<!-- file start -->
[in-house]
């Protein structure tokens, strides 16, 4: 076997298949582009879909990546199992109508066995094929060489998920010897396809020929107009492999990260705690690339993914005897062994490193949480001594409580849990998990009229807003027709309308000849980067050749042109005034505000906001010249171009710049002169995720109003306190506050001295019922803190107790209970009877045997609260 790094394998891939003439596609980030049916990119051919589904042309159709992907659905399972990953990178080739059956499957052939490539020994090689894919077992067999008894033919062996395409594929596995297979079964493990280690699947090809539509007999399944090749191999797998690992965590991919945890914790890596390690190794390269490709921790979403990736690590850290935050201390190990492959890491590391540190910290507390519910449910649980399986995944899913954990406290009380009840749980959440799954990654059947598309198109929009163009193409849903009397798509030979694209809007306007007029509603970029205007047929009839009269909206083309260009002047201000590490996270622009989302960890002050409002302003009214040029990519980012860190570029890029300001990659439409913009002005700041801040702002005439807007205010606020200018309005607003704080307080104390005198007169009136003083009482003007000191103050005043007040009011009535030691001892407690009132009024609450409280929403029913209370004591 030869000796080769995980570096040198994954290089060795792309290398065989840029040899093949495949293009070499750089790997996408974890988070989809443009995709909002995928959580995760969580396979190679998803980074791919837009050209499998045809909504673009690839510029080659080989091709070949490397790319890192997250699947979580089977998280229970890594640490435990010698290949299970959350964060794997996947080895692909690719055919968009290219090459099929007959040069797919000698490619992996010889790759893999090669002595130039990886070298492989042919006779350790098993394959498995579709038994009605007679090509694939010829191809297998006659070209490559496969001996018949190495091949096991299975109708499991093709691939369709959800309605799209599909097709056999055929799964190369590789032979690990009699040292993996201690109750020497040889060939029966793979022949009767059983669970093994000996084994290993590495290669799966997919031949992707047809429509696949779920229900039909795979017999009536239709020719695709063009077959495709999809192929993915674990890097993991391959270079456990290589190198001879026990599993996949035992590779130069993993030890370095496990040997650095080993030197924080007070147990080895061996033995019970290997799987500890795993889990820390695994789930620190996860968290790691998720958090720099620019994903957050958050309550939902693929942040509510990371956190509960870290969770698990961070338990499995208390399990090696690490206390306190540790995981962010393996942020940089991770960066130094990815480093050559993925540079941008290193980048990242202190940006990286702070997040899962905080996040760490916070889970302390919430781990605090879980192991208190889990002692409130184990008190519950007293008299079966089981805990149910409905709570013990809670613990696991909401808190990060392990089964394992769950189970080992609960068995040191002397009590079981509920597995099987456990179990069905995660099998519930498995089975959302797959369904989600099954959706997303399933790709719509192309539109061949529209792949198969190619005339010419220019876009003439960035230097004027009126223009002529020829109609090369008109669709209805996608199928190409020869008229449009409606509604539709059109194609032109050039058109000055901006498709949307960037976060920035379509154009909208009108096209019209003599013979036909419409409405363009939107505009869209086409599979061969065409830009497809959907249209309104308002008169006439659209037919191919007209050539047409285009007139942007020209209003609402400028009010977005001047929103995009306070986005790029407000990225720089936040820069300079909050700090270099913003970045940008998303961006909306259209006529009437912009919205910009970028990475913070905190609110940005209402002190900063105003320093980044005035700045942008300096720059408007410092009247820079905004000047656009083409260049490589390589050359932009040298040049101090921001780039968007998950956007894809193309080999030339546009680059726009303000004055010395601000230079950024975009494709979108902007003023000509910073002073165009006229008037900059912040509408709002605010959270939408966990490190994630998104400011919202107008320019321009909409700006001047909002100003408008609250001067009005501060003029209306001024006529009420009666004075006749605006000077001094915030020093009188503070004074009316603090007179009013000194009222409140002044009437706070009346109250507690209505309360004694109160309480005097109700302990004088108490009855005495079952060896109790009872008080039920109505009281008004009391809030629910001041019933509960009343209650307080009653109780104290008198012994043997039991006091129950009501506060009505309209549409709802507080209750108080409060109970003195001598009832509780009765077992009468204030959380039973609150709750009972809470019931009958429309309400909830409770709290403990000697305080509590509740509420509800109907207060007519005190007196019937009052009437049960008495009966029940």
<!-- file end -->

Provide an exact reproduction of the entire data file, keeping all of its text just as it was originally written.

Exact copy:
[in-house]
């Protein structure tokens, strides 16, 4: 076997298949582009879909990546199992109508066995094929060489998920010897396809020929107009492999990260705690690339993914005897062994490193949480001594409580849990998990009229807003027709309308000849980067050749042109005034505000906001010249171009710049002169995720109003306190506050001295019922803190107790209970009877045997609260 790094394998891939003439596609980030049916990119051919589904042309159709992907659905399972990953990178080739059956499957052939490539020994090689894919077992067999008894033919062996395409594929596995297979079964493990280690699947090809539509007999399944090749191999797998690992965590991919945890914790890596390690190794390269490709921790979403990736690590850290935050201390190990492959890491590391540190910290507390519910449910649980399986995944899913954990406290009380009840749980959440799954990654059947598309198109929009163009193409849903009397798509030979694209809007306007007029509603970029205007047929009839009269909206083309260009002047201000590490996270622009989302960890002050409002302003009214040029990519980012860190570029890029300001990659439409913009002005700041801040702002005439807007205010606020200018309005607003704080307080104390005198007169009136003083009482003007000191103050005043007040009011009535030691001892407690009132009024609450409280929403029913209370004591 030869000796080769995980570096040198994954290089060795792309290398065989840029040899093949495949293009070499750089790997996408974890988070989809443009995709909002995928959580995760969580396979190679998803980074791919837009050209499998045809909504673009690839510029080659080989091709070949490397790319890192997250699947979580089977998280229970890594640490435990010698290949299970959350964060794997996947080895692909690719055919968009290219090459099929007959040069797919000698490619992996010889790759893999090669002595130039990886070298492989042919006779350790098993394959498995579709038994009605007679090509694939010829191809297998006659070209490559496969001996018949190495091949096991299975109708499991093709691939369709959800309605799209599909097709056999055929799964190369590789032979690990009699040292993996201690109750020497040889060939029966793979022949009767059983669970093994000996084994290993590495290669799966997919031949992707047809429509696949779920229900039909795979017999009536239709020719695709063009077959495709999809192929993915674990890097993991391959270079456990290589190198001879026990599993996949035992590779130069993993030890370095496990040997650095080993030197924080007070147990080895061996033995019970290997799987500890795993889990820390695994789930620190996860968290790691998720958090720099620019994903957050958050309550939902693929942040509510990371956190509960870290969770698990961070338990499995208390399990090696690490206390306190540790995981962010393996942020940089991770960066130094990815480093050559993925540079941008290193980048990242202190940006990286702070997040899962905080996040760490916070889970302390919430781990605090879980192991208190889990002692409130184990008190519950007293008299079966089981805990149910409905709570013990809670613990696991909401808190990060392990089964394992769950189970080992609960068995040191002397009590079981509920597995099987456990179990069905995660099998519930498995089975959302797959369904989600099954959706997303399933790709719509192309539109061949529209792949198969190619005339010419220019876009003439960035230097004027009126223009002529020829109609090369008109669709209805996608199928190409020869008229449009409606509604539709059109194609032109050039058109000055901006498709949307960037976060920035379509154009909208009108096209019209003599013979036909419409409405363009939107505009869209086409599979061969065409830009497809959907249209309104308002008169006439659209037919191919007209050539047409285009007139942007020209209003609402400028009010977005001047929103995009306070986005790029407000990225720089936040820069300079909050700090270099913003970045940008998303961006909306259209006529009437912009919205910009970028990475913070905190609110940005209402002190900063105003320093980044005035700045942008300096720059408007410092009247820079905004000047656009083409260049490589390589050359932009040298040049101090921001780039968007998950956007894809193309080999030339546009680059726009303000004055010395601000230079950024975009494709979108902007003023000509910073002073165009006229008037900059912040509408709002605010959270939408966990490190994630998104400011919202107008320019321009909409700006001047909002100003408008609250001067009005501060003029209306001024006529009420009666004075006749605006000077001094915030020093009188503070004074009316603090007179009013000194009222409140002044009437706070009346109250507690209505309360004694109160309480005097109700302990004088108490009855005495079952060896109790009872008080039920109505009281008004009391809030629910001041019933509960009343209650307080009653109780104290008198012994043997039991006091129950009501506060009505309209549409709802507080209750108080409060109970003195001598009832509780009765077992009468204030959380039973609150709750009972809470019931009958429309309400909830409770709290403990000697305080509590509740509420509800109907207060007519005190007196019937009052009437049960008495009966029940």